In 2015, Sandra Bland was found dead at the Waller County jail, where she was being held after a traffic stop. The same correctional facility is in the news again after a Waller County inmate's death raised similar concerns as those that arose in Bland's case, as The Houston Chronicle reports.
Evan Lyndell Parker, who was being held at the Waller County jail as a murder suspect, died in the hospital two days after attempting suicide. Parker's death has raised questions about the jail's practices, specifically the frequency with which guards check on inmates, according to The Houston Chronicle. In December, an inspection of the jail found that jailers, who are supposed to observe the inmates face-to-face at least once an hour, had been waiting up to two and a half hours between observations.
Waller County Sheriff Glenn Smith said that jail officials had been checking on Parker every 15 minutes, according to KPRC Click2Houston. Bustle has reached out to the Waller County District Court for comment.
"All I can say is, it's extremely unfortunate when it happens," Waller County Judge Trey Duhon told The Houston Chronicle. "Even with the best of precautions, it is always possible that somebody intent on taking their life could be successful. All we can do is make sure we meet guidelines and do the routine checks. At this point, it looks like that was done."
Smith told KPRC Click2Houston that Parker didn't show any signs that he was suicidal. According to The Houston Chronicle, jailers have to check on any prisoners who are mentally ill, who have exhibited bizarre behavior, or who are presumed to be potentially suicidal at least once every half hour. In the December investigation, it was revealed that jailers sometimes went beyond that limit by over an hour, as The Houston Chronicle reports.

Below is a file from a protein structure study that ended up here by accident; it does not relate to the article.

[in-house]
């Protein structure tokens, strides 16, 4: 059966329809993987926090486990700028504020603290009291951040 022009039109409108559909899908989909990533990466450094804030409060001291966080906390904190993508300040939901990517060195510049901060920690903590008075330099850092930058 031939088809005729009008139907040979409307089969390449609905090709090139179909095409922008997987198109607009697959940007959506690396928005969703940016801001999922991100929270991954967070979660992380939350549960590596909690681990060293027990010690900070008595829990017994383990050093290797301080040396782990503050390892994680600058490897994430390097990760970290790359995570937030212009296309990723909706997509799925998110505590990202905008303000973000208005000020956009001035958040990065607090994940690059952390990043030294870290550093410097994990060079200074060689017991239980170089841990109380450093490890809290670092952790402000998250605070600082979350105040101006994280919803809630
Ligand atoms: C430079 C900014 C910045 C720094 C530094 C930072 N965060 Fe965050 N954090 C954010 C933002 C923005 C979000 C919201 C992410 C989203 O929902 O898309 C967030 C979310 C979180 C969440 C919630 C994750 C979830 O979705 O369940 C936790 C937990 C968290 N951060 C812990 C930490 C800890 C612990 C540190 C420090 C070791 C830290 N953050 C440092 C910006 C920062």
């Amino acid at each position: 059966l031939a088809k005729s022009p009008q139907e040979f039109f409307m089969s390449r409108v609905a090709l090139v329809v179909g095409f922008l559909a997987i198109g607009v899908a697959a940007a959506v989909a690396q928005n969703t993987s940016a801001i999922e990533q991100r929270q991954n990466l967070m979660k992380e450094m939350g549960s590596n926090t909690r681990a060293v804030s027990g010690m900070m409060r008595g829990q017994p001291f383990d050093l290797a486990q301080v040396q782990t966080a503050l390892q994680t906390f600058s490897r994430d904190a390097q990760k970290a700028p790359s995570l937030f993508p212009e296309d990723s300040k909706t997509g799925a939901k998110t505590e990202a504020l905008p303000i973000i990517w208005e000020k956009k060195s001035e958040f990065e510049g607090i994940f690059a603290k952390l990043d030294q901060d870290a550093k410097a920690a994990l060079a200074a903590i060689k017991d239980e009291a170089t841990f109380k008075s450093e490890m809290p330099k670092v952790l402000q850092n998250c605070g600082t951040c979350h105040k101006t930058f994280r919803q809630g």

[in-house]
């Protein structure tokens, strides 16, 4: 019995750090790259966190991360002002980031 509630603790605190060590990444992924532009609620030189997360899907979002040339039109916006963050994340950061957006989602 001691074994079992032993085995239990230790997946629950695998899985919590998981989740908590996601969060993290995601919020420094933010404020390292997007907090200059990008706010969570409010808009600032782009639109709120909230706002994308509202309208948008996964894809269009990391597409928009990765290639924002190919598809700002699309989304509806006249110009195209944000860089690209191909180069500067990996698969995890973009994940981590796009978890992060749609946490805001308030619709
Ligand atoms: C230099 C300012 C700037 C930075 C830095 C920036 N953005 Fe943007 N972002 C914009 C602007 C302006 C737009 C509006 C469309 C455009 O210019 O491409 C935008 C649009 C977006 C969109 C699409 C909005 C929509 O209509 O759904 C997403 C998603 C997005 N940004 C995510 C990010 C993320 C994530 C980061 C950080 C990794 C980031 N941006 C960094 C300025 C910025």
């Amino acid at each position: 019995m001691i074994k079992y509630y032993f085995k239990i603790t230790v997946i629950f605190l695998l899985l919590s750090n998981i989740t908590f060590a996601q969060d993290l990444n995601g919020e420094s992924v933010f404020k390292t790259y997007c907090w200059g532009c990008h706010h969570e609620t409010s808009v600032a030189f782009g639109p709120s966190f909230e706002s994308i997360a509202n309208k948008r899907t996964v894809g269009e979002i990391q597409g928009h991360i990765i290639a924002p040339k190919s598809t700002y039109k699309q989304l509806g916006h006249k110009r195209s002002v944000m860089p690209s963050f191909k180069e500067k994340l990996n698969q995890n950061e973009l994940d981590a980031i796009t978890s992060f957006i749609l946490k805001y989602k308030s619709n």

This brings the tragic case of Sandra Bland's death back into the spotlight. Bland was arrested in 2015 after she failed to use her turn signal, and only days later was found dead in her jail cell in Waller County. Her death sparked the #SayHerName movement on social media, an offshoot of Black Lives Matter.
After Bland's death, an investigation into the jail found that officials at Waller County jail had missed signals that she was potentially suicidal — particularly the fact that she had disclosed a prior suicide attempt, according to The Houston Chronicle. The probe also found that Bland had not been monitored properly.
In response to critics arguing that Waller County jail still needed to improve its practices, Duhon told The Houston Chronicle that the county had already put a lot of effort into making conditions better for inmates.
"They're certainly entitled to their opinions, but anybody who wants to come down to our jail and see all the changes and processes we've made since 2015 is welcome to do that," Duhon said. "The self-checks are conducted with more frequency than ever before. We have medical staff. We spent a lot of time and money improving the situation at the Waller County jail."